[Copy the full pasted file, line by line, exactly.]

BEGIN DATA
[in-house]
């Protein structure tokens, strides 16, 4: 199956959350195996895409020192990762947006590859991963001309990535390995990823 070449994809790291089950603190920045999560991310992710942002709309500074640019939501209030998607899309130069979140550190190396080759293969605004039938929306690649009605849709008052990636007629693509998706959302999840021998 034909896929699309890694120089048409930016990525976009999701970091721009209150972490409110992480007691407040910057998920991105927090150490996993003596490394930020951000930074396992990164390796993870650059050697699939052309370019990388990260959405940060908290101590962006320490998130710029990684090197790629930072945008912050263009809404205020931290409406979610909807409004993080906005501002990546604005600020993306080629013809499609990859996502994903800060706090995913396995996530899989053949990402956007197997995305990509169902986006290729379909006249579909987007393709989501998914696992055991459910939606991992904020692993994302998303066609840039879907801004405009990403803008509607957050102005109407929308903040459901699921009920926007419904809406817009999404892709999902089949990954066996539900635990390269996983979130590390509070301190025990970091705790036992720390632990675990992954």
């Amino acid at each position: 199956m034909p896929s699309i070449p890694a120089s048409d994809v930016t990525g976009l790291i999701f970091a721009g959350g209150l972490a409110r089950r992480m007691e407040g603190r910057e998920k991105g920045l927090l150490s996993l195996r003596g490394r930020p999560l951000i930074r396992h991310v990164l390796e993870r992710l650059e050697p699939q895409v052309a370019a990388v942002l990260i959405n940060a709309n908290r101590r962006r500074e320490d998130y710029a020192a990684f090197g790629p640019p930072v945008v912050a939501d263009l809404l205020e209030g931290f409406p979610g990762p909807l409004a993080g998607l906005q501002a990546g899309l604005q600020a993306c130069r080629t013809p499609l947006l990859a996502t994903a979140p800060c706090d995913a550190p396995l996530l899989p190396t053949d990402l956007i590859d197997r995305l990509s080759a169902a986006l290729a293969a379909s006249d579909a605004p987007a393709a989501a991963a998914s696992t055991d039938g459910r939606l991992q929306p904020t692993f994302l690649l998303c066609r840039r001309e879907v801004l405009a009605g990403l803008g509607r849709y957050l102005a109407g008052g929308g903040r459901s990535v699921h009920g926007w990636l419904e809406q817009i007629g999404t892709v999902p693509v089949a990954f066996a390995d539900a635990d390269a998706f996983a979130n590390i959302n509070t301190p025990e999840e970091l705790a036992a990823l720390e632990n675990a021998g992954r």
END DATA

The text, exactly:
[in-house]
């Protein structure tokens, strides 16, 4: 199956959350195996895409020192990762947006590859991963001309990535390995990823 070449994809790291089950603190920045999560991310992710942002709309500074640019939501209030998607899309130069979140550190190396080759293969605004039938929306690649009605849709008052990636007629693509998706959302999840021998 034909896929699309890694120089048409930016990525976009999701970091721009209150972490409110992480007691407040910057998920991105927090150490996993003596490394930020951000930074396992990164390796993870650059050697699939052309370019990388990260959405940060908290101590962006320490998130710029990684090197790629930072945008912050263009809404205020931290409406979610909807409004993080906005501002990546604005600020993306080629013809499609990859996502994903800060706090995913396995996530899989053949990402956007197997995305990509169902986006290729379909006249579909987007393709989501998914696992055991459910939606991992904020692993994302998303066609840039879907801004405009990403803008509607957050102005109407929308903040459901699921009920926007419904809406817009999404892709999902089949990954066996539900635990390269996983979130590390509070301190025990970091705790036992720390632990675990992954």
């Amino acid at each position: 199956m034909p896929s699309i070449p890694a120089s048409d994809v930016t990525g976009l790291i999701f970091a721009g959350g209150l972490a409110r089950r992480m007691e407040g603190r910057e998920k991105g920045l927090l150490s996993l195996r003596g490394r930020p999560l951000i930074r396992h991310v990164l390796e993870r992710l650059e050697p699939q895409v052309a370019a990388v942002l990260i959405n940060a709309n908290r101590r962006r500074e320490d998130y710029a020192a990684f090197g790629p640019p930072v945008v912050a939501d263009l809404l205020e209030g931290f409406p979610g990762p909807l409004a993080g998607l906005q501002a990546g899309l604005q600020a993306c130069r080629t013809p499609l947006l990859a996502t994903a979140p800060c706090d995913a550190p396995l996530l899989p190396t053949d990402l956007i590859d197997r995305l990509s080759a169902a986006l290729a293969a379909s006249d579909a605004p987007a393709a989501a991963a998914s696992t055991d039938g459910r939606l991992q929306p904020t692993f994302l690649l998303c066609r840039r001309e879907v801004l405009a009605g990403l803008g509607r849709y957050l102005a109407g008052g929308g903040r459901s990535v699921h009920g926007w990636l419904e809406q817009i007629g999404t892709v999902p693509v089949a990954f066996a390995d539900a635990d390269a998706f996983a979130n590390i959302n509070t301190p025990e999840e970091l705790a036992a990823l720390e632990n675990a021998g992954r």